The clean debt ceiling passed 221-201 with only 28 Republicans voting in favor of it, and just two Democrats, Georgia's John Barrow (D-12) and Utah's Jim Matheson (D-04), opposing it.
- GOP: Yea - 28; Nay -199
- DEM: Yea - 193; Nay -2
- Total: Yea - 221; Nay – 201
The vote is unorthodox because it has the fewest number of votes from the majority party on a bill that passed the House since 1991.
The bill allows for spending until March 15, 2015.
U.S. Rep. Phil Gingrey, who represents Georgia's 11th congressional district, tweeted after the vote: "Today I voted No to a #DebtCeiling raise. Fiscally, we must be more responsible. Morally, we must stop shifting our debt to future gens."
U.S. Rep. Paul Broun (R-Ga-10) released the following statement about the vote:
"It is highly irresponsible to be giving the President a blank check to spend and borrow as he pleases – but unfortunately, that’s exactly what Speaker Boehner’s bill does. We cannot continue to fuel the President’s spending addiction by increasing our nation’s borrowing limit and leaving our children and grandchildren with bills they simply cannot afford to pay. Congress must focus on cutting spending and paying down our massive $17 trillion debt – not continue to destroy jobs and stifle our economy with more spending and taxes.
"It is time we fundamentally change government and return to the constitutionally limited government as our Founding Fathers intended – and that starts with stopping Washington’s outrageous spending. Today I voted no to raising the debt ceiling – but I’ll be voting yes for the future of your children and grandchildren, for a strong free market, and for the liberty and prosperity of our nation.”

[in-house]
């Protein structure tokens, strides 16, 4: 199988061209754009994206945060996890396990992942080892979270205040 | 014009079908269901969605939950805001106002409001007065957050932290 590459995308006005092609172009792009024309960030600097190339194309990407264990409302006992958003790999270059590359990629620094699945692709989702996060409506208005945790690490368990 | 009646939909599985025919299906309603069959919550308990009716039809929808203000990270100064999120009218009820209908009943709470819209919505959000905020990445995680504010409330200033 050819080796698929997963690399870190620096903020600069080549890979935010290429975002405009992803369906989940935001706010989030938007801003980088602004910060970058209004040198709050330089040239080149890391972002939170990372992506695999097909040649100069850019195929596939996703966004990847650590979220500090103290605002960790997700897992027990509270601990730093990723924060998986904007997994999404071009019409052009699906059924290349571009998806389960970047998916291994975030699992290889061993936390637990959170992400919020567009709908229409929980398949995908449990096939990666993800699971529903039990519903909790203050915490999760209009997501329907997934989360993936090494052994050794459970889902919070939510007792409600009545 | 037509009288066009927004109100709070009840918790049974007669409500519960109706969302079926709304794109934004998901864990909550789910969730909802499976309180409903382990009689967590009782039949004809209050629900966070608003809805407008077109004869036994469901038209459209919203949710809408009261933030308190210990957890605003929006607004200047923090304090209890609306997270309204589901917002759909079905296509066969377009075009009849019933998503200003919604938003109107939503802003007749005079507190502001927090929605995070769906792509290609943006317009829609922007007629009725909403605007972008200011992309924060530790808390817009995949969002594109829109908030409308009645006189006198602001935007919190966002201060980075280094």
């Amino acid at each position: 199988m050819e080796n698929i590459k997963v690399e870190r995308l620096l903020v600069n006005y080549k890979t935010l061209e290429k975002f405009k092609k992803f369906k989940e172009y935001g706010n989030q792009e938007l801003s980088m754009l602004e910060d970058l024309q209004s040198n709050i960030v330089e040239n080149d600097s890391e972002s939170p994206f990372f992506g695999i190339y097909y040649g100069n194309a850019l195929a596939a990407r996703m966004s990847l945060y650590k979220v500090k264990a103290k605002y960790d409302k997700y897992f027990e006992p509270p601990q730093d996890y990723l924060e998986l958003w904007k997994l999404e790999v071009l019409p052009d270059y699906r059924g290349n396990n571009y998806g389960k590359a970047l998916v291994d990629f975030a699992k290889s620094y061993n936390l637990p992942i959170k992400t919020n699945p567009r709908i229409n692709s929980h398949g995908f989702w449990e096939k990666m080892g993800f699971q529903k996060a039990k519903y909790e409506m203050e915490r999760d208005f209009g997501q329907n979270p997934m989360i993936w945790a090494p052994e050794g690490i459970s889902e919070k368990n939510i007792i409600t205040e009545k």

U.S. Rep. Rob Woodall (R-Ga-07) released the following statement about the vote:
"I regret the President's call for a 'clean debt ceiling' that exacerbates the problem, rather than takes steps to solve the problem. We can find and pass solutions, but only if we have a willing partner in the White House and the Senate. We are on an unsustainable path of borrowing from our children and grandchildren in order to fund our excessive federal spending. We as a nation must take steps to reduce, and ultimately eliminate, this pattern before the true debt limit is reached: when we can no longer find a lender.
"America must control spending and reduce our debt, and as a nation, we have an obligation to meet the financial commitments we have already made. There is no reason both goals cannot be achieved if we are willing to make the tough choices today to ensure a better tomorrow for the next generation. Kicking the can down the road is neither responsible nor effective. As then-Senator Obama stated in 2006 with regard to increasing the debt limit, we are 'shifting the burden of bad choices today onto the backs of our children and grandchildren. America has a debt problem and a failure of leadership. Americans deserve better.' Then-Senator Obama was right to demand this leadership from President Bush, and I am right to demand leadership from President Obama."